WMD to Mass Graves

The spin-doctors of the Bush-Blair camp must be getting desperate. First it was WMD, and then it became WMD programme, and now it is Saddam’s mass graves, which are being used as justification for the unprovoked aggression committed upon the sovereign state of Iraq. According to the UN resolution that was relied upon, the legal pretext was disarming Saddam of his mythical WMD. The absence of WMDs has confirmed the war crimes committed by the Bush-Blair camp, since one cannot disarm someone if the weapons to disarm do not exist in the first place. Therefore there is no legal justification for the attack and it also proves that Iraq had conformed to the UN resolutions as it claimed prior to the war. Furthermore, the two prominent UN Inspectors Scott Ritter and Hans Blix have already highlighted, the coalition forces have not been able to disprove the Iraqi declaration given prior to the war. The Bush Administration is not even entitled to plead manslaughter, since it knew clearly that Iraq possessed no WMD. Murder and genocide is the only verdict that can be dispensed for this tragic episode of history. This knowledge of the Bush Administration was televised by John Pilger’s documentary “breaking the silence”, where Collin Powell announced in Cairo (Feb 24, 2001) that Saddam had no WMD, not even conventional weapons. Condoleezza Rice also stated clearly that the US policy of containing Saddam was successful and he did not constitute a threat.

So the embarrassing issue of WMD is being conveniently replaced with the “discovery” of Saddam’s mass graves, as if the West is an innocent virgin being rouse to Saddam’s cruelty. Similar to the infamous 45 minutes, statistics are already being plucked out of thin air without independent verification. As they say “sexed-up”. Figures are being quoted from tens of thousands to hundreds of thousands. Let us examine the mass graves in terms of its probable composition. There are three possible sources: Firstly, the victims of the war with Iran in the 80s would constitute a good proportion, coupled with the on going execution of the various political opponents and dissidents. During this period the US was fully supporting and aiding Saddam Hussein. The US had full knowledge of what Saddam was doing with the weapons and raw materials that were being supplied to him; hence the US have already failed the virginity test as proof of its innocence. At that time the regional policy of containing the Iranian revolution and the politics of the cold war justified turning a blind eye to the brutal suffering of the ordinary Iraqi civilians. Second source is the result of the suppression of the revolt led by the Shia’s after the first Gulf war, which the Americans encouraged but then retreated on their promise and simply watched the slaughter. The third and the final source has not been talked about to date, which is much larger then the previous two sources. These victims are the result of the US aggression and the sheer cruelty and cowardice displayed during the first Gulf war, where hundreds of thousands of Iraqis were buried alive under the sand. Then, there was the needless genocide of the retreating soldiers and civilians on the route to Basra. What about the hidden mass graves of the half a million children who di! ed as a direct consequence of the barbaric economic sanctions? What about the deaths arising from the routine bombings over the self-declared no-fly zone, and the civilian installations like water purification plant and sewage installations? What about the on going suffering that is still being inflicted due to the usage of depleted uranium, and the illegal cluster bombs? A good reminder at this point would be the other “made in USA” mass graves in Tokyo, Hiroshima, Nagasaki, Vietnam, Cambodia, Laos, Korea, Philippines, Central and Latin America.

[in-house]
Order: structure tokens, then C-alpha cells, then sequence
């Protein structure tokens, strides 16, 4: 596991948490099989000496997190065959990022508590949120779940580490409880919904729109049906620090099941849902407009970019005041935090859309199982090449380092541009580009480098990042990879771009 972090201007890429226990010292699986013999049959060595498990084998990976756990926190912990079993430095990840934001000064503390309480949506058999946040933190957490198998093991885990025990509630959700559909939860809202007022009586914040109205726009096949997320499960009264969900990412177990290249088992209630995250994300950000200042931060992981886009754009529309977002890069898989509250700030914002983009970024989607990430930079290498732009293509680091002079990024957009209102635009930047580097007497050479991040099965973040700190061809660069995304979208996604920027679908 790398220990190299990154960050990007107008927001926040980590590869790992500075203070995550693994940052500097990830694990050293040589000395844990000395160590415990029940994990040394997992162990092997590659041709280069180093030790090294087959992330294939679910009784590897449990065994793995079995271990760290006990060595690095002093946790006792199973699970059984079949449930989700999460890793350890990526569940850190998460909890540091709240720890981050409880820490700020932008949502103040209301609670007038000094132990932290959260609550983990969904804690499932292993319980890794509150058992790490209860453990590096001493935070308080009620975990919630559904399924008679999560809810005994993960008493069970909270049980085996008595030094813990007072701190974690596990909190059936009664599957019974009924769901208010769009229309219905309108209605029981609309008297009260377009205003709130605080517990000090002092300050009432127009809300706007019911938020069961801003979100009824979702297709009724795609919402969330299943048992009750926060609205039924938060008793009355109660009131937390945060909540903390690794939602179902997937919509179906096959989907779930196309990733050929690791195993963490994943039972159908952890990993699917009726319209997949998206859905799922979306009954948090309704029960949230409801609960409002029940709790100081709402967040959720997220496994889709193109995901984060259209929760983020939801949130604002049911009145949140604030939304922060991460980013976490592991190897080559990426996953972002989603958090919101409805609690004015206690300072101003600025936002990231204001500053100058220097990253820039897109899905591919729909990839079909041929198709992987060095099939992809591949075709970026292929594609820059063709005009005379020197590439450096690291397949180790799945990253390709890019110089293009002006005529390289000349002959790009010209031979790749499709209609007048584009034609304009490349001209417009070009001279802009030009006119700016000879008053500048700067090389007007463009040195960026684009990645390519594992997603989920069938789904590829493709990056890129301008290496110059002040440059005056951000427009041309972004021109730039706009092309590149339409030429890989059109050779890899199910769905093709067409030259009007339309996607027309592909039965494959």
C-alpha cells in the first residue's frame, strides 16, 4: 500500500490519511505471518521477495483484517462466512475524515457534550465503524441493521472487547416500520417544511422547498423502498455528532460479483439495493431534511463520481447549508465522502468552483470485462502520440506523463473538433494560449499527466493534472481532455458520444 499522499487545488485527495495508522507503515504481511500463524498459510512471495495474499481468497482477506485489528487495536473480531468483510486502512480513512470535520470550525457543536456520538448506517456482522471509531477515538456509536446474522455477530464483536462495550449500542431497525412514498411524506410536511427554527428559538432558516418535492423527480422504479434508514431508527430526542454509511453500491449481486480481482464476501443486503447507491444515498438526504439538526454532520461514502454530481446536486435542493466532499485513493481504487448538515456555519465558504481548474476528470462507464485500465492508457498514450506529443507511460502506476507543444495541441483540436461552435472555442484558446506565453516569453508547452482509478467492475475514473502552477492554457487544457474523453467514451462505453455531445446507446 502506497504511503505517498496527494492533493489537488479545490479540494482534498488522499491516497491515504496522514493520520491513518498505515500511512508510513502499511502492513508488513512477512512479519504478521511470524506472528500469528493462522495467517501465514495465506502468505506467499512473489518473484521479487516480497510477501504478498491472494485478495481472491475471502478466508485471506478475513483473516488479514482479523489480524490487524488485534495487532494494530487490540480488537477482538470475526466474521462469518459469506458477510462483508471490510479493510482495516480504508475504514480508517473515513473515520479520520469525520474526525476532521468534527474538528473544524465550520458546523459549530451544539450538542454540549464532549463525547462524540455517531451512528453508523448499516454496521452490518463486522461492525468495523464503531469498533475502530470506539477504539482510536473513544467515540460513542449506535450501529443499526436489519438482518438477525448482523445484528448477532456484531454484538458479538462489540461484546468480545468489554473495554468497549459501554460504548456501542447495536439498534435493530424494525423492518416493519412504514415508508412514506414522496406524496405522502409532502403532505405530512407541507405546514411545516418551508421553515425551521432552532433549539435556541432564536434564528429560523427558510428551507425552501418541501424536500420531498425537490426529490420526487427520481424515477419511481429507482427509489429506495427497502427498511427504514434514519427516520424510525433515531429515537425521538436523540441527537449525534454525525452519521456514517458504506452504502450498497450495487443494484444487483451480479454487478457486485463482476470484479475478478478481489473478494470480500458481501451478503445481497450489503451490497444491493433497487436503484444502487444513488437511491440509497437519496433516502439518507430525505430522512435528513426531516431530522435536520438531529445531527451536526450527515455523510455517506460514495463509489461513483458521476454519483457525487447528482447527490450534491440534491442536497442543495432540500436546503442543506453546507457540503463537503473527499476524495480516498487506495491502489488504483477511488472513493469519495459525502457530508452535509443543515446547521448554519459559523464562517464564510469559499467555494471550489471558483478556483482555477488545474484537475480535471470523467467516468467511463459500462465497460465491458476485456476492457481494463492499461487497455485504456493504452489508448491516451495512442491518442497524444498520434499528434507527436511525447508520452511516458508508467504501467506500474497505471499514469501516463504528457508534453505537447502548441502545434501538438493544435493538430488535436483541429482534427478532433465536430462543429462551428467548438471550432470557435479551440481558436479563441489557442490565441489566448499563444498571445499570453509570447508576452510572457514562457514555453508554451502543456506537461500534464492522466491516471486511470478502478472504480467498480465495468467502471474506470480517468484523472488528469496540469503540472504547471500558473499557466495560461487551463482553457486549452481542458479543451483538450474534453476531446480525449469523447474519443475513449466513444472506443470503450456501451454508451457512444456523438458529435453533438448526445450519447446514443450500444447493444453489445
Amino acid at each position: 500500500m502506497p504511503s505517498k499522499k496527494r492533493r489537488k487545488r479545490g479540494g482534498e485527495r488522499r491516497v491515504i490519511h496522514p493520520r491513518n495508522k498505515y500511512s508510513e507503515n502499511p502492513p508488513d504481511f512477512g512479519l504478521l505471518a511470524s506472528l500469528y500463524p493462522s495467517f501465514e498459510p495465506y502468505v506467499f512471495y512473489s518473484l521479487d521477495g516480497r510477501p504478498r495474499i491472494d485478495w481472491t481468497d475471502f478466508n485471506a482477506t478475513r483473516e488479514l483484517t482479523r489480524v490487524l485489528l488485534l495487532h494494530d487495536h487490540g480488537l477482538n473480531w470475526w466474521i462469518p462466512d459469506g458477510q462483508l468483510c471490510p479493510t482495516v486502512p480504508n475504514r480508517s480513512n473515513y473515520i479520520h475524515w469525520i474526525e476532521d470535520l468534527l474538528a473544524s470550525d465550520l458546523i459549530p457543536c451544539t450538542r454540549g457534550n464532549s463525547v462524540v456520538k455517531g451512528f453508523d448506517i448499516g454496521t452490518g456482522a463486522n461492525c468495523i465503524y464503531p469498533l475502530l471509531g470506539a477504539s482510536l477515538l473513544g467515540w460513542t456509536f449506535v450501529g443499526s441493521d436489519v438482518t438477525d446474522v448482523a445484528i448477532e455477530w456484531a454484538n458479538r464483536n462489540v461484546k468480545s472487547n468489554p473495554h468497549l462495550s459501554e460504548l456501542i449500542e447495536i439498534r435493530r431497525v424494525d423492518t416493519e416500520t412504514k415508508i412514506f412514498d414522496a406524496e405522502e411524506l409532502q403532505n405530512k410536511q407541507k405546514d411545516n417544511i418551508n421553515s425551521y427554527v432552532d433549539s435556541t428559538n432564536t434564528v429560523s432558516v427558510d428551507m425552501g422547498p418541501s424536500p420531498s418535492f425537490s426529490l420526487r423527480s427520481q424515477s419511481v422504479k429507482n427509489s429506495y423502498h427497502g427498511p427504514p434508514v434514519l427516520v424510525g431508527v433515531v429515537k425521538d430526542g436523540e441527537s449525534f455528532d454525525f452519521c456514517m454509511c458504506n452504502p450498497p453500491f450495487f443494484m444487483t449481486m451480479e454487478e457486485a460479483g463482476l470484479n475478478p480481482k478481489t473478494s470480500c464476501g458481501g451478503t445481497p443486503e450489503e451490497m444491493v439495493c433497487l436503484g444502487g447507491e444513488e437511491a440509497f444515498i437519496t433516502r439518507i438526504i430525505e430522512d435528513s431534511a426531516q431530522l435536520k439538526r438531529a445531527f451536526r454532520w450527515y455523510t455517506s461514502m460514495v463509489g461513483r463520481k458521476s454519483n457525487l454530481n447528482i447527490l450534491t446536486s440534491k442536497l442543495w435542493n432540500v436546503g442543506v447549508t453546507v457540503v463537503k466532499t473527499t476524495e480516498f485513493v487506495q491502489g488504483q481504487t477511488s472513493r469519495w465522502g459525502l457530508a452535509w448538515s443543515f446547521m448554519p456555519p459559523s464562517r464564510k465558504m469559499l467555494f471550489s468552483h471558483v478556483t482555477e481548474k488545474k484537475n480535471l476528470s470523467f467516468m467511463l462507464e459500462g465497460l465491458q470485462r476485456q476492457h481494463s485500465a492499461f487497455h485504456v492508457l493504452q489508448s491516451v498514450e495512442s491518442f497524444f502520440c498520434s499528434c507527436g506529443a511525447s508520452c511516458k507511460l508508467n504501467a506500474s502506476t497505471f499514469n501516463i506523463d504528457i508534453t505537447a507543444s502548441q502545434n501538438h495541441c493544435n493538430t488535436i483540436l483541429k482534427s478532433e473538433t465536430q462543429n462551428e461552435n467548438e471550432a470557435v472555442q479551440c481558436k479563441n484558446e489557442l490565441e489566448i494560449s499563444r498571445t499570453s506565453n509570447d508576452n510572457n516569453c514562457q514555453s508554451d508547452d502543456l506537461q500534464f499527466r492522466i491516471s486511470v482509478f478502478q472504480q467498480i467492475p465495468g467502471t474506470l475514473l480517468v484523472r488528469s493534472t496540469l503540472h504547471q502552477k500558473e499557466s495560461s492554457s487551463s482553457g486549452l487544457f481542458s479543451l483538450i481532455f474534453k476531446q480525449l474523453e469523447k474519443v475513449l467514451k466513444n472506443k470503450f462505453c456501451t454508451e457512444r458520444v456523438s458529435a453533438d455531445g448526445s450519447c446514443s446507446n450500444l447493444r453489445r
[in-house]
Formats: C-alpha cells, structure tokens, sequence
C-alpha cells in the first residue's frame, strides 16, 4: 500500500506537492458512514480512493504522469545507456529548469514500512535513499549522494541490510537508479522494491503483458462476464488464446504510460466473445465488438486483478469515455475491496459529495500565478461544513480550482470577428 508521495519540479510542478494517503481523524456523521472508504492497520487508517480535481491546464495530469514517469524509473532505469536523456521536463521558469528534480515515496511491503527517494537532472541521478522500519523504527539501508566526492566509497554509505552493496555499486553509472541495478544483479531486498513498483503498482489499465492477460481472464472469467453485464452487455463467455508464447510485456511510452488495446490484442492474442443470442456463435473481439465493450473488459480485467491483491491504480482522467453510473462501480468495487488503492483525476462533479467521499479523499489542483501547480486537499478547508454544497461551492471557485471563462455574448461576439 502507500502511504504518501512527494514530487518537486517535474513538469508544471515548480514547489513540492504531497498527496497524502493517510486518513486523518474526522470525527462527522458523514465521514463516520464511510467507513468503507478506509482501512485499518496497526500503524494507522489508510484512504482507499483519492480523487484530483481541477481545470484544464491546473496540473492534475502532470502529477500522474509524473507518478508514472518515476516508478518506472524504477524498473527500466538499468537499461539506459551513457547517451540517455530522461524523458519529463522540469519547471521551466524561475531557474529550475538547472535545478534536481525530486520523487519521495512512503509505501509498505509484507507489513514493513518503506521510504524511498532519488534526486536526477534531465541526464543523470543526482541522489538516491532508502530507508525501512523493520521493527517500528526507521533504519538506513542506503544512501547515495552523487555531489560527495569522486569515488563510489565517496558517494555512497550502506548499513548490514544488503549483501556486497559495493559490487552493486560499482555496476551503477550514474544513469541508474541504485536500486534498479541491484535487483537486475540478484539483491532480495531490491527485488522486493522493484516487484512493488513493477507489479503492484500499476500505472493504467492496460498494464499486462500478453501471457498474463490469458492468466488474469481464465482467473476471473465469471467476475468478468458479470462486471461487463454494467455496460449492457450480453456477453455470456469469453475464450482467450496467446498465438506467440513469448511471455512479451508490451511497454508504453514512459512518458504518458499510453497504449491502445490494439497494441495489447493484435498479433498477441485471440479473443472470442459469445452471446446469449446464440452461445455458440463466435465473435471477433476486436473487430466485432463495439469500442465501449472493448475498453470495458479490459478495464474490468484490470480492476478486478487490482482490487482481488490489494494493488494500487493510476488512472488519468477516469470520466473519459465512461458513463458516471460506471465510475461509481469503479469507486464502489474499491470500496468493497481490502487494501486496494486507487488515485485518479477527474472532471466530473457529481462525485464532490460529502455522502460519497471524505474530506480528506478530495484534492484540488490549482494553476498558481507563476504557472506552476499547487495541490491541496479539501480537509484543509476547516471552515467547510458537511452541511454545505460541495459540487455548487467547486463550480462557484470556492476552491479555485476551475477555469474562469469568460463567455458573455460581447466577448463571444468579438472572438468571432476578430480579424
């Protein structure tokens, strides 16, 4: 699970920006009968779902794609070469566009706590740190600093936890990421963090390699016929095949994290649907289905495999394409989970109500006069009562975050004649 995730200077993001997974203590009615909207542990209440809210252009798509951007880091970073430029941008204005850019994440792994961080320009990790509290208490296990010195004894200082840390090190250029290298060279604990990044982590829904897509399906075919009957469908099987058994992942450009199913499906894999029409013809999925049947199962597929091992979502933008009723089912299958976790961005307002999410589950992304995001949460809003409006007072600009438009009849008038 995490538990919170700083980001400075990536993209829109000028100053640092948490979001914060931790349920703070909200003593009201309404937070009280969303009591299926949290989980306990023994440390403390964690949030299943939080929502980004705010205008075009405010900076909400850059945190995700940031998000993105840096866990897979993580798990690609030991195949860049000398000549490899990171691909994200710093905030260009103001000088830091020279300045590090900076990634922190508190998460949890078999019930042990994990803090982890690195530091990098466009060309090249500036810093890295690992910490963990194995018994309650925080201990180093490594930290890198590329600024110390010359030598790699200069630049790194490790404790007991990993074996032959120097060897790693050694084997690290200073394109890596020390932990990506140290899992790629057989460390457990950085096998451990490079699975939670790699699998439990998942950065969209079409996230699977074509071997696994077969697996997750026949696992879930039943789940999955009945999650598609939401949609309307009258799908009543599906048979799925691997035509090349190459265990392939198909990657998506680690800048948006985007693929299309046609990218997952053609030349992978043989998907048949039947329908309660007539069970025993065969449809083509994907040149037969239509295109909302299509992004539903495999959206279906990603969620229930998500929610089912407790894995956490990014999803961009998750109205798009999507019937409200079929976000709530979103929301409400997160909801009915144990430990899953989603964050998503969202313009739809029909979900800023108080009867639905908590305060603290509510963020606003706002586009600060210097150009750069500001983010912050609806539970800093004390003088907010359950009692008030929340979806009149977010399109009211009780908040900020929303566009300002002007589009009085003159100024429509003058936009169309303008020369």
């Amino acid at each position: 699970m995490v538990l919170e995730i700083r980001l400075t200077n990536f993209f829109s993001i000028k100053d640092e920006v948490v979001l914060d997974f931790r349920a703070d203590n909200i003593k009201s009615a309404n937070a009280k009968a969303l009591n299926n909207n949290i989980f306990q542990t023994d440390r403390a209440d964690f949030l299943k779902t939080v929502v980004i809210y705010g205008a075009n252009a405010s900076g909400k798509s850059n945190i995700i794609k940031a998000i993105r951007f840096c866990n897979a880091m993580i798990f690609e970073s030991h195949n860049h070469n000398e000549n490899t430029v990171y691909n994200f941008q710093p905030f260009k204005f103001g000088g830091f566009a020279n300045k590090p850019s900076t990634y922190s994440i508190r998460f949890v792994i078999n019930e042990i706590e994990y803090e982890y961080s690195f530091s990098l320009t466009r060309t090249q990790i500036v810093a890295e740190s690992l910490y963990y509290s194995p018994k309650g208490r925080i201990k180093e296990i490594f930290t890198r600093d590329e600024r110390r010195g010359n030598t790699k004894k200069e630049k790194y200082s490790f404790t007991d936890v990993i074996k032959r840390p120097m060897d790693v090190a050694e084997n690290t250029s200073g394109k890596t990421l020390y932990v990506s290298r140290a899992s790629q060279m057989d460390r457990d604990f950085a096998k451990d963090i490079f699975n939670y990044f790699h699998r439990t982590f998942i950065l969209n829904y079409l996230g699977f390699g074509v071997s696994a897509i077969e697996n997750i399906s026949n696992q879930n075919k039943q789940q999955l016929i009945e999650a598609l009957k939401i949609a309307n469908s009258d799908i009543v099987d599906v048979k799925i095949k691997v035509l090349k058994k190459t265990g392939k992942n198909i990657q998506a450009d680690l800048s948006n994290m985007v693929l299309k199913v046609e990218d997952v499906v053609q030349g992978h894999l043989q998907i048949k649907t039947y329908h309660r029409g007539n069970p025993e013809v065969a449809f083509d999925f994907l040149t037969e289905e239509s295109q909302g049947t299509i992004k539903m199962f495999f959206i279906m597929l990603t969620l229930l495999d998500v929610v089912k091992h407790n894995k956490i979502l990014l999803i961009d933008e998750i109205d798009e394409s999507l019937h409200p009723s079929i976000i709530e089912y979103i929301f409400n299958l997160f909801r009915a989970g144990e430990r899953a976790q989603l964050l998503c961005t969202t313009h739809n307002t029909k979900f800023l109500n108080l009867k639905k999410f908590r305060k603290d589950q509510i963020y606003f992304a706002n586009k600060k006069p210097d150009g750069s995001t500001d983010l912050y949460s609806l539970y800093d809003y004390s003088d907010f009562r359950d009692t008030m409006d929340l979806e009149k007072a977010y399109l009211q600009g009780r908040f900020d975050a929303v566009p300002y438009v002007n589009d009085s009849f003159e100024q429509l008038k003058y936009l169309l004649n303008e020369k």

One also has to consider that the mass graves in Iraq cannot be construed as a threat to the security of any foreign country, which justifies a pre-emptive strike. Let us not forget that mass graves also exists in other parts of the world, hence why be selective? Since a threat to its own security could not be construed, Bush now raises the moral flag, his benevolent intent of removing a cruel regime to justify the war, after actively supporting it for a decade. The US Empire was built upon committing genocide, tyranny, oppression and uprooting peaceful civilisations, and has continued to commit atrocities on a scale that dwarfs the Nazis, therefore it cannot have any claim to higher moral grounds. Nelson Mandela also pointed this out prior to the war on Iraq. Capitalist nations operate on the basis of profit maximisation, greed and exploitation. Their use of military force to achieve that is natural and imprinted in their hearts and souls.

Finally the ordinary Iraqis themselves did not ask the US to intervene. Some argued that the fear of Saddam prevented the masses from withholding their support for the US military intervention. However the reality in the post Saddam era paints a different picture. Mass demonstrations, hatred, and graffiti’s of anti-US slogans are generally pervasive. US soldiers are not being greeted with flowers but bullets from the Iraqi resistance movement. Call them what you like, “foreign terrorist”, “Saddam loyalists”, “Islamic fundamentalists”, none of which has yet been proven, but one thing is for certain, that they could not operate without the support of the ordinary Iraqi masses. The US has begun to acknowledge grudgingly that the resistance is emanating from the local population. Even the so-called oppressed Shia’s are not coming forward to greet the US as liberators apart from the handful of stooges, and dissidents that they have. This is simply because true liberation comes from within a nation, and not from a marauding invaders with a foreign culture and alien values.